Aerosol, mostly by direct contact; droplets emitted by coughing animals, saliva, and urine. Transmission up to several kilometres has been suspected under favourable climatic conditions. Inapparent carriers are a major source of infection. Possible breakdown of sequestra.
GAP: Breakdown of sequestra in the transmission of CBPP in experimental studies have shown that transmission does not occur by this route. However, studies need to be extended to the field.
Complex host response which is not fully understood involving humoral and cellular immune responses.
In disease-free areas: quarantine, serological tests (complement fixation and c-ELISA) and slaughtering of all animals of the herd in which positive animals have been found. Detailed epidemiological investigations.
In endemic areas diagnosis and vaccination with movement controls and slaughter of infected animals.
Identification of the agent
In Africa control of the disease is based on vaccination campaigns using attenuated strains such as T1/44 and T1/SR. Current vaccines, which are freeze-dried live and attenuated, are unstable and cause post-vaccinal reactions in some animals. Consistent application of CBPP vaccines has been known to reduce the prevalence of CBPP to low levels in some countries.
GAP: There is a strong scientific debate regarding
Cattle owners often use antibiotic treatments and are reluctant to declare the disease. No therapeutic treatment is effective; However, farmers resort to heavy antimicrobial treatment in an attempt to reduce disease damage and mortality rates. Recent work has shown that antibiotic treatment of cattle may greatly reduce the transmission to healthy contacts but this requires treatment of all affected cattle in a group.
GAP: Demonstration of efficacy of commonly available antibiotic treatment in vivo, can facilitate the consideration of the official policy of non-use of antibiotic therapy in CBPP disease.
Surveillance of infected zones and surrounding areas
Surveillance to demonstrate freedom for CBPP for countries with eradication programmes.
Yes. CBPP was recorded in 19 African countries in 2014 (AU-IBAR Annual Year Book -2014). The outbreaks were experienced mostly in West and Eastern Africa. In some cases only infection was reported and in others clinical disease. CBPP is restricted to specific regions in some countries e.g. Namibia.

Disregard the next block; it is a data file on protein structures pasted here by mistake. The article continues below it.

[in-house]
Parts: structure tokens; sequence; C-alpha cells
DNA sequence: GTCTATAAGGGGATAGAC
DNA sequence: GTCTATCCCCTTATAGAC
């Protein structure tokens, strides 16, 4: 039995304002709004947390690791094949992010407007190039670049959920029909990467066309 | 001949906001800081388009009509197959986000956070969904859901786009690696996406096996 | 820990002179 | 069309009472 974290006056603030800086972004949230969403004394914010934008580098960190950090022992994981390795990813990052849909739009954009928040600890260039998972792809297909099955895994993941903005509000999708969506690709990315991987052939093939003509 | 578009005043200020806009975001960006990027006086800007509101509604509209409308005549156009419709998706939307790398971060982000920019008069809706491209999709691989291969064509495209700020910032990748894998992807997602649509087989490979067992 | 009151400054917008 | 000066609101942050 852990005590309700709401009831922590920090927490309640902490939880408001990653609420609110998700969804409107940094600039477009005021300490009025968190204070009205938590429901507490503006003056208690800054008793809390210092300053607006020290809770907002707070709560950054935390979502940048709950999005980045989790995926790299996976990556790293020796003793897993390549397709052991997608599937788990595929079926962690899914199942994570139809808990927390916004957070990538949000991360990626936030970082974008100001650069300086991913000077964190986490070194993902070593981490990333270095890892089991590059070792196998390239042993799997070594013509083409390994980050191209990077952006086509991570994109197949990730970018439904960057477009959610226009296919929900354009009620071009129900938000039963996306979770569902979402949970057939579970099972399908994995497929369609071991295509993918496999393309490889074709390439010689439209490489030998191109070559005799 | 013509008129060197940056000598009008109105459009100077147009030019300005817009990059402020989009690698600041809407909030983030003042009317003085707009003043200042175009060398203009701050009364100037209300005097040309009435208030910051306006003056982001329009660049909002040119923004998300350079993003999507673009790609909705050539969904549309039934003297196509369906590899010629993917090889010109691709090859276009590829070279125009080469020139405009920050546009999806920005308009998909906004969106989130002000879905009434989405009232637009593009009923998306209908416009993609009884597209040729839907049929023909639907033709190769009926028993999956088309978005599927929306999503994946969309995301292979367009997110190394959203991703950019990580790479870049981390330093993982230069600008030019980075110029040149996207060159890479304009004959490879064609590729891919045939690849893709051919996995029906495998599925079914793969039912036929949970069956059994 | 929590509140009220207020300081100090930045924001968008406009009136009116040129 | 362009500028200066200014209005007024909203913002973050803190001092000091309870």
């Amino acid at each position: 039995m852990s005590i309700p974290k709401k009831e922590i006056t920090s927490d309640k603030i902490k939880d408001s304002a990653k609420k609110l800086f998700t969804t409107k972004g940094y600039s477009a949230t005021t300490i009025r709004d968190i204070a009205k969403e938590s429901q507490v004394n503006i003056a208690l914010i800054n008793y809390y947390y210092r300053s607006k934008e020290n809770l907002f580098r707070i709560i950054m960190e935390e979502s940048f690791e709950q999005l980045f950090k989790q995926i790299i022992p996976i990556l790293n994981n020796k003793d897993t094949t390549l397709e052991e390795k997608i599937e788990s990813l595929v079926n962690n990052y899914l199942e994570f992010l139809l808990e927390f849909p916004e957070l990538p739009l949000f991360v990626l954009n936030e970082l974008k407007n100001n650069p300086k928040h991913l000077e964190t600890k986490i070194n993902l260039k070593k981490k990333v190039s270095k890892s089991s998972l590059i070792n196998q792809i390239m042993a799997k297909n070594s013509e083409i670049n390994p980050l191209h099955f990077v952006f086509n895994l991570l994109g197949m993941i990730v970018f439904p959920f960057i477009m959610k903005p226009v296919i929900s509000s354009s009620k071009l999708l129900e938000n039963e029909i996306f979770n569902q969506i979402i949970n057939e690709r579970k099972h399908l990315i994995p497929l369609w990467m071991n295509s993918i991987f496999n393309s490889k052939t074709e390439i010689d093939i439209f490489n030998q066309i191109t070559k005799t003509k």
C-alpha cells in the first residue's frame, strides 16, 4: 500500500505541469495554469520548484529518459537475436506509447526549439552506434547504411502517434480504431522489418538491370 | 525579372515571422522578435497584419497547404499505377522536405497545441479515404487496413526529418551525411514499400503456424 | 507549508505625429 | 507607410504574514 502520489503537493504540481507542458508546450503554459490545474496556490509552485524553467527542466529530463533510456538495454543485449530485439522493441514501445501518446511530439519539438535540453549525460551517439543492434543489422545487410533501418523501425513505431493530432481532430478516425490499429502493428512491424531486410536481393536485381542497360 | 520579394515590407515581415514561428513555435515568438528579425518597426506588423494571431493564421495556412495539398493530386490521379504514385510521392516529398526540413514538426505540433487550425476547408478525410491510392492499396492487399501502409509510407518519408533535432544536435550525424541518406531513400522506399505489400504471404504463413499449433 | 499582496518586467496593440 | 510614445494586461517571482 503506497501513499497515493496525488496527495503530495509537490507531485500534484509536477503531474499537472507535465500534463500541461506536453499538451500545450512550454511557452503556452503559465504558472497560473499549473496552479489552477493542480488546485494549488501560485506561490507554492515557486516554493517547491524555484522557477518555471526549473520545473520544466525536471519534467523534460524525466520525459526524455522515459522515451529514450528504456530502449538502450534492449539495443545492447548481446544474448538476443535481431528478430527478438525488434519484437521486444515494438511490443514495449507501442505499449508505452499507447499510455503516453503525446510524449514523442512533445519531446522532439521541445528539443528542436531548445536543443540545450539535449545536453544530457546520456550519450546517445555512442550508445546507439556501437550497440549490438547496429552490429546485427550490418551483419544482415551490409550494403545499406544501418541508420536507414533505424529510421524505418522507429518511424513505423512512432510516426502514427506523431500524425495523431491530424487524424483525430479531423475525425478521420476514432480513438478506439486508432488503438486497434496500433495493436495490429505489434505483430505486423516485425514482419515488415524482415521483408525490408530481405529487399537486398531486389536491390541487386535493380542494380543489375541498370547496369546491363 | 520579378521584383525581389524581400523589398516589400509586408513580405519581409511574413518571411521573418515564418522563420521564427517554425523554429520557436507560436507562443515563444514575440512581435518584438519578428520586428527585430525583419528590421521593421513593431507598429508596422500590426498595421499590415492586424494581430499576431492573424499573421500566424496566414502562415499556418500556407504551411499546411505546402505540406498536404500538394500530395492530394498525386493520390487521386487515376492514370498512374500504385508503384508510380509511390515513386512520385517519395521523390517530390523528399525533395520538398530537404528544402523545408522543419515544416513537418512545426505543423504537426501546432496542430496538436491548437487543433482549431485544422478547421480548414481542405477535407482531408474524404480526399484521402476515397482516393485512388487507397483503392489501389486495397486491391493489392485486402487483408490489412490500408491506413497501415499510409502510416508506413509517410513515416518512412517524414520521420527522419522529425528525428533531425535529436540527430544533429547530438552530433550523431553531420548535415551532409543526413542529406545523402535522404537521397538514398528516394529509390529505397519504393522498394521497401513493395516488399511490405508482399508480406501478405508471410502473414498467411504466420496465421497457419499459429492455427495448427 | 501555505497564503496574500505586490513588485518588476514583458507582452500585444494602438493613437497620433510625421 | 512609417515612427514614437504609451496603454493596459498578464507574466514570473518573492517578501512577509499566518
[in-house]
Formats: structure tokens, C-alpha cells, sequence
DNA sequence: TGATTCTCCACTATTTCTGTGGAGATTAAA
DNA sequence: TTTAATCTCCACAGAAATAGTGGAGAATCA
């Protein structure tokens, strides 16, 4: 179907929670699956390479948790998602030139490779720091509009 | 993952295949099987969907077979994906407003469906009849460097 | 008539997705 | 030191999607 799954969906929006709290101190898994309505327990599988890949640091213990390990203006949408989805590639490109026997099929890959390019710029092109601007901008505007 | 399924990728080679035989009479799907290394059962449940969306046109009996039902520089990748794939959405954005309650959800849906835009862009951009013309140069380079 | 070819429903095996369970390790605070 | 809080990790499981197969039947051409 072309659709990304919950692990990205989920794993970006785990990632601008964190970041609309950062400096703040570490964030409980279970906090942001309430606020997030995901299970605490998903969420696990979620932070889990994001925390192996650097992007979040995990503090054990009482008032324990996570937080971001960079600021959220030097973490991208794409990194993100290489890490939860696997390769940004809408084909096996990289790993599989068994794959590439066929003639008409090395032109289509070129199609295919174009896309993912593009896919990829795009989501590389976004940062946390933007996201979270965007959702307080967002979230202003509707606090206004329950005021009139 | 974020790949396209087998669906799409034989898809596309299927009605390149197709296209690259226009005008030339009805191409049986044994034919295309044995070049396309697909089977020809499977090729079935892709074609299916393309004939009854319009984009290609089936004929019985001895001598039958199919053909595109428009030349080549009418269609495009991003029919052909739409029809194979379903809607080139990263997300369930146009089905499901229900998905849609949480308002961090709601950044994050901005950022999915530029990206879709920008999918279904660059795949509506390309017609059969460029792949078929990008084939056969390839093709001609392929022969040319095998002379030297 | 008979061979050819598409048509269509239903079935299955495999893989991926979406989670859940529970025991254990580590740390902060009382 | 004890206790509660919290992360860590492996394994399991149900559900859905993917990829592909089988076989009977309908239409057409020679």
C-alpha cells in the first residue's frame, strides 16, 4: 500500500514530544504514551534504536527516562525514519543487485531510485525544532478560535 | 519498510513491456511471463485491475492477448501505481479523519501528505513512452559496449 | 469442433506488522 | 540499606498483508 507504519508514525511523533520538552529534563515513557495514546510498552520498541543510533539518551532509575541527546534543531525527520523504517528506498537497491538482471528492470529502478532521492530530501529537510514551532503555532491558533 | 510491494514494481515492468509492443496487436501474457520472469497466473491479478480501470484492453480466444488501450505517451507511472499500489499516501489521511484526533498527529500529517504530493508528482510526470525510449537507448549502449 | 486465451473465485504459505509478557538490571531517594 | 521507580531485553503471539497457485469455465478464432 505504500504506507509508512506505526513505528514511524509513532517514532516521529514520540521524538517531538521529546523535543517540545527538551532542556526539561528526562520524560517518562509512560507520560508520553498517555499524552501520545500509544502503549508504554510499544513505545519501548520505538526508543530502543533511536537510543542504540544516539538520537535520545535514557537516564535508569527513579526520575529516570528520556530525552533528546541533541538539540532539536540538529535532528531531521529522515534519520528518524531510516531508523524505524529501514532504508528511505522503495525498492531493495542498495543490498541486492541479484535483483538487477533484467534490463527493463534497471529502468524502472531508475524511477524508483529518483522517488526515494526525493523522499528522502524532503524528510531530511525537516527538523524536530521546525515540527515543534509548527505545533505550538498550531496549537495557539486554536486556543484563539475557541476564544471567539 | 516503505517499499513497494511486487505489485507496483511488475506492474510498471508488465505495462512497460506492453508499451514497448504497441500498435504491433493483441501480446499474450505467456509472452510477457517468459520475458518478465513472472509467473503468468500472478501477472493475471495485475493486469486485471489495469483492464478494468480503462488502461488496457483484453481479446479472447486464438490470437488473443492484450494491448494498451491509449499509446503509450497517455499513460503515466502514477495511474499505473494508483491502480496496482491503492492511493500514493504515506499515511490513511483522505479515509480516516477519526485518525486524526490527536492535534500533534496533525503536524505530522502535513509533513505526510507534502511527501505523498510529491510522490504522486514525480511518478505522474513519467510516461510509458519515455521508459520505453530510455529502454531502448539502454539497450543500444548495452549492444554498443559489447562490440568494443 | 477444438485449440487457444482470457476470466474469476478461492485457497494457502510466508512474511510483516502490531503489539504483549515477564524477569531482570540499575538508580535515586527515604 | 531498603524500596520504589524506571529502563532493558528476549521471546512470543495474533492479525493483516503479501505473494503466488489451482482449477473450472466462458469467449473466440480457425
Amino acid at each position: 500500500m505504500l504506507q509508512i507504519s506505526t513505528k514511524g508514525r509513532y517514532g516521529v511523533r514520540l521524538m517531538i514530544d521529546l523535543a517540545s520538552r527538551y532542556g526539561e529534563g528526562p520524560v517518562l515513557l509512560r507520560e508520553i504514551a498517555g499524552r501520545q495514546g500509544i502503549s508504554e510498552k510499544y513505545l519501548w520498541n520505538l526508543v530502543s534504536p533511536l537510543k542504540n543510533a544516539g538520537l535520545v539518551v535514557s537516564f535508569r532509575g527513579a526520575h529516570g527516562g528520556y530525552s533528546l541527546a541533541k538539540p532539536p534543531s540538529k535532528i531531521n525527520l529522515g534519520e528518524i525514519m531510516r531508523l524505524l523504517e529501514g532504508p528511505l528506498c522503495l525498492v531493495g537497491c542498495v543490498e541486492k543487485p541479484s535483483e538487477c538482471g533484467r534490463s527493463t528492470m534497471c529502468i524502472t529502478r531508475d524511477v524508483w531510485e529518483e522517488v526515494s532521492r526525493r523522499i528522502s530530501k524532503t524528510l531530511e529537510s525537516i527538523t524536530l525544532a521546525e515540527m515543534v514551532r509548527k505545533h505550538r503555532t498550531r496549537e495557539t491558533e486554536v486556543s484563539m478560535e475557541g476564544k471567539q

GAP: Effective diagnostic tools especially isolation of organism and application of currently available serological tests.
CBPP is currently one of the most serious diseases of cattle in Africa, causing estimated losses of over US$ 2 billion per annum through loss of animals, reduced production of meat and milk.
High economic, social impact in countries with a high incidence. CBPP infected cattle have indirect effects on human activities, e.g. ploughing for crop agriculture, traction of farm produce, reduction in milk production and meat production etc. Cattle used for several social occasions such as marriages may be lost through outbreaks of the disease. Other indirect impact include:
Difficulties in identifying carrier and sub clinically infected cattle. In Africa inability to enforce movement controls for a variety of reasons. Inadequate vaccine potency. Poor diagnostic facilities. Financial constraints and lack of compensation for slaughter of whole infected herds.
GAP: Critical gap is the development of a pen-side test in live animals to support the use of other ancillary actions in CBPP prevention and control.
There is a need for further research on CBPP, especially with regard to the establishment of infection (pathogenicity factors, immunopathology, virulence factors, genomics) and the persistence of infection in chronically affected animals (e.g. reservoirs). The search for new diagnostic tests with high sensitivity and high specificity should be continued as should the objective of developing safe and efficacious vaccines.
Names of expert group members are included where permission has been given.
William Amanfu, consultant (ex-FAO), Ghana [Leader]
Project Management Board
Centre for Food Safety and Public Health Iowa State University: http://www.cfsph.iastate.edu/DiseaseInfo/animaldiseaseindex.htm
USAHA The Seventh Edition Foreign animal diseases - Gray book: https://www.aphis.usda.gov/emergency_response/downloads/nahems/fad.pdf
Manso-Silván L, Vilei EM, Sachse K, Djordjevic SP, Thiaucourt F, Frey J., 2009. Mycoplasma leachii sp. nov. as a new species designation for Mycoplasma sp. bovine group 7 of Leach, and reclassification of Mycoplasma mycoides subsp. mycoides LC as a serovar of Mycoplasma mycoides subsp. capri”. Int J Syst Evol Microbiol.59:1353-8.